There is only one ground for divorce; the irretrievable breakdown of marriage. One of the most commonly used facts to prove that a marriage is beyond repair is unreasonable behaviour, and the petitioner must provide some examples of their spouse’s bad behaviour in the divorce petition. The behaviour must be such that the petitioner cannot “reasonably be expected to live” with the respondent.

In the recent case of Owens V Owens, the wife provided 27 examples of her husband’s unreasonable behaviour which she claimed, when taken together, were such that she could not be expected to live with him. Mr Owens denied the allegations and, unusually, defended the divorce. The judge agreed with Mr Owens that the wife’s examples of unreasonable behaviour were not unreasonable enough, stating that the allegations were “of the kind to be expected in marriage.”

The wife appealed the judge’s decision on the basis that firstly, the judge failed to take into account the cumulative effect of the examples of unreasonable behaviour and secondly, that the law should be viewed in line with current thinking and social norms. In other words, the wife argued that it was “extraordinarily unusual in modern times for a court to dismiss a petition for divorce.”

In March, the Court of Appeal refused to overturn the earlier decision. The Court concluded that the original judge had assessed the evidence properly and applied the law correctly. Effectively, the Court of Appeal have stated that Mrs Owens must remain married to her husband. Mrs Owens intends to seek permission to appeal to the Supreme Court.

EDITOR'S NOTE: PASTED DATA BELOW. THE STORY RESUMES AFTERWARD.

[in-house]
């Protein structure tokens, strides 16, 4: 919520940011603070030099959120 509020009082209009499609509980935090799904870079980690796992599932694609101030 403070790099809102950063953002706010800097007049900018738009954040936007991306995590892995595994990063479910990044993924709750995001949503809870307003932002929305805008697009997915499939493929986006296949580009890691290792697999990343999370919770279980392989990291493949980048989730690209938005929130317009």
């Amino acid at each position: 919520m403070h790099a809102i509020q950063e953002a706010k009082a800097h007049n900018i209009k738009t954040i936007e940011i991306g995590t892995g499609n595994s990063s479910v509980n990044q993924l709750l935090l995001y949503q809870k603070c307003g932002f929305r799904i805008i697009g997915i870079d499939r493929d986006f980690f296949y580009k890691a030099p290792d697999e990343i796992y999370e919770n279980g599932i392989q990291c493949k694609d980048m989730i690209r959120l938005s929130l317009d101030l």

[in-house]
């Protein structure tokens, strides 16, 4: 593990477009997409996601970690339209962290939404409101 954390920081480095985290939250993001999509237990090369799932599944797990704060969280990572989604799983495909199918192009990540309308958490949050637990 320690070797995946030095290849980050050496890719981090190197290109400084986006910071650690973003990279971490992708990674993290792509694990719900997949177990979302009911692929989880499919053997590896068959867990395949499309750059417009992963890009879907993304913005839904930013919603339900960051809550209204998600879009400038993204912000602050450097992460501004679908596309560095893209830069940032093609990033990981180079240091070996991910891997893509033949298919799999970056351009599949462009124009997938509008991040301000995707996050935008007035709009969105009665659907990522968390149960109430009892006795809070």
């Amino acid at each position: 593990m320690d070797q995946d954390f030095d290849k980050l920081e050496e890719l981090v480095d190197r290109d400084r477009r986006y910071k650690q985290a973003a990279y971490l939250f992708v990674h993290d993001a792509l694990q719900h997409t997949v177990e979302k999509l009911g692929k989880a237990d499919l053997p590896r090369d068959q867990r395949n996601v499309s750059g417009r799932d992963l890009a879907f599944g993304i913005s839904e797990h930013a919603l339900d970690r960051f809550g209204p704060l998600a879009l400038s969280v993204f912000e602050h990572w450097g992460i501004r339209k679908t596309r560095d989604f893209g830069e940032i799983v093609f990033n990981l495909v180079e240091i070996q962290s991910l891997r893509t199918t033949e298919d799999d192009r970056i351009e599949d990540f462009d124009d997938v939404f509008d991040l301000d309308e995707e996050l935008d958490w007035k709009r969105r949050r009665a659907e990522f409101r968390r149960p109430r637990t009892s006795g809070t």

So what does this case mean in practice? Will divorce petitions now only be approved if the behaviour alleged is sufficiently unreasonable? And if so, who is to say what behaviour is unreasonable enough? There is a danger that examples of unreasonable behaviour included in a divorce petition will become much more confrontational. This is not in line with the Resolution Code of Practice, of which many family solicitors are members, which promotes the use of non-inflammatory language in order to preserve relationships for divorcing parties and, in particular, any children.

What is important to bear in mind is that this case was a contested petition whereas the vast majority of petitions progress uncontested, it is therefore unlikely that a petition based on mild examples of unreasonable behaviour will be rejected by a Court. What may become more commonplace is for a petitioner to reserve the right to expand upon their allegations, in the unlikely event that the divorce is defended.

The petition often sets the tone for dealing with the separation and it is therefore important that examples of unreasonable behaviour are not exaggerated or fabricated, as this could make conflict more likely.

rhw Solicitors LLP


Need some legal advice on any issues touched upon in this article or on any other aspect of Family Law or Divorce?

Email rhw, Divorce Lawyers in Guildford, at family@rhw.co.uk  or call us on 01483 302000